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Article

Hulled Wheat Productivity and Quality in Modern Agriculture Against Conventional Wheat Species

1
Department of Plant Production Technology and Commodity Science, University of Life Sciences in Lublin, Akademicka 15, 20-950 Lublin, Poland
2
PZZ LUBELLA GMW Sp. z o.o. Sp. k., ul. Wrotkowska 1, 20-469 Lublin, Poland
*
Author to whom correspondence should be addressed.
Agriculture 2020, 10(7), 275; https://doi.org/10.3390/agriculture10070275
Submission received: 1 June 2020 / Revised: 18 June 2020 / Accepted: 19 June 2020 / Published: 7 July 2020

Abstract

:
The objective of this study is to compare the yields and qualities of the hulled wheats emmer (Triticum dicoccum Schübl.) and spelt (Triticum aestivum L. ssp. spelta) with the commonly cultivated naked wheats common wheat (Triticum aestivum L. ssp. vulgare) and durum wheat (Triticum durum Desf.). Three years of field experiments were carried out from 2015 to 2017 in the Lubelskie province (Poland) on rendzina soils. The experimental results indicate that the hulled wheats, even when cultivated with advanced technology, produced lower yields compared to the common and durum wheats (reduced by 30–56%). In spite of their lower yields, emmer and spelt retained appropriate technological parameters. Higher ash, protein, and wet gluten yields were characteristic of the hulled wheats; however, the high gluten spread of emmer (13.3 mm) may limit its application as a raw material in some food processes. In summary, hulled wheat species can be recommended for modern agricultural production as an alternative source of high-quality materials for the agricultural and food industries.

1. Introduction

Cereals are among the oldest components of the human diet. They comprise a group of crop plants that occupy approximately one-half of the total agriculturally cultivated area globally. According to data from the Food and Agriculture Organization of the United Nations, the average annual production of cereals worldwide is about 2.5 billion tons, including approximately 750 million tons of wheat. Wheat accounts for about 30% of the total cultivation area of cereals in the world, corresponding to approximately 220 million hectares. About 60% of the total production of wheat is used for consumption purposes [1].
The globalization of production and a growing demand for products with high health-promoting values has induced the food industry to search for new technological solutions. One of these is a return to “ancient”, high-quality wheat species which can enhance biodiversity and the nutritive values of products [2,3].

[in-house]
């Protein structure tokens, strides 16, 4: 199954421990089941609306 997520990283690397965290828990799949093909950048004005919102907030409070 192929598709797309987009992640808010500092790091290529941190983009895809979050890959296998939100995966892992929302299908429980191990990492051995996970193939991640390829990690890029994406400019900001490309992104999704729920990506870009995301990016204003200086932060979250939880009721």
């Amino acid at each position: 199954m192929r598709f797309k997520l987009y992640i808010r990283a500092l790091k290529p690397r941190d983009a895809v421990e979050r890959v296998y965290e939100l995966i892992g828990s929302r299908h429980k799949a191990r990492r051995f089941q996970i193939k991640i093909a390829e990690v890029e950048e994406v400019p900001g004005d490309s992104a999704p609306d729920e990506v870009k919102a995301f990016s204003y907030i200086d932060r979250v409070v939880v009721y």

In spite of their lower yields, hulled wheat species such as spelt, einkorn, or emmer are characterized by high protein content and gluten yield, and notably exceed common wheat and even durum wheat in terms of their contents of macro and micro-elements and vitamins [4,5,6]. Additional advantages of these wheat species are their lower habitat requirements and higher tolerance to disease [7]. Emmer wheat (Triticum dicoccum Schübl.) is a primitive and truly ancient species of tetraploid wheat, which, in ancient times, was considered as the most valuable cereals. It was one of the earliest cultivated wheat species (just after einkorn), is rich in proteins and minerals, and is valued for its excellent taste [8,9,10]. Spelt wheat (Triticum aestivum ssp. spelta) is a hexaploid, hulled, and non-threshable wheat species with high nutritive, dietetic, and taste value. Spelt was enormously important in Europe as early as the Bronze Era, and later in the Middle Ages [11].
Suchowilska et al. [12] observed that the contents of minerals (especially microelements), vitamins, and organic compounds necessary for correct development of the organism decrease in wheat along with increases in the productivity and yields of its genotypes, which can lead to highly unfavourable consequences. At present, sustainable agriculture is preferred over yields, and hulled wheat species can provide an excellent alternative for producers of high-quality foods.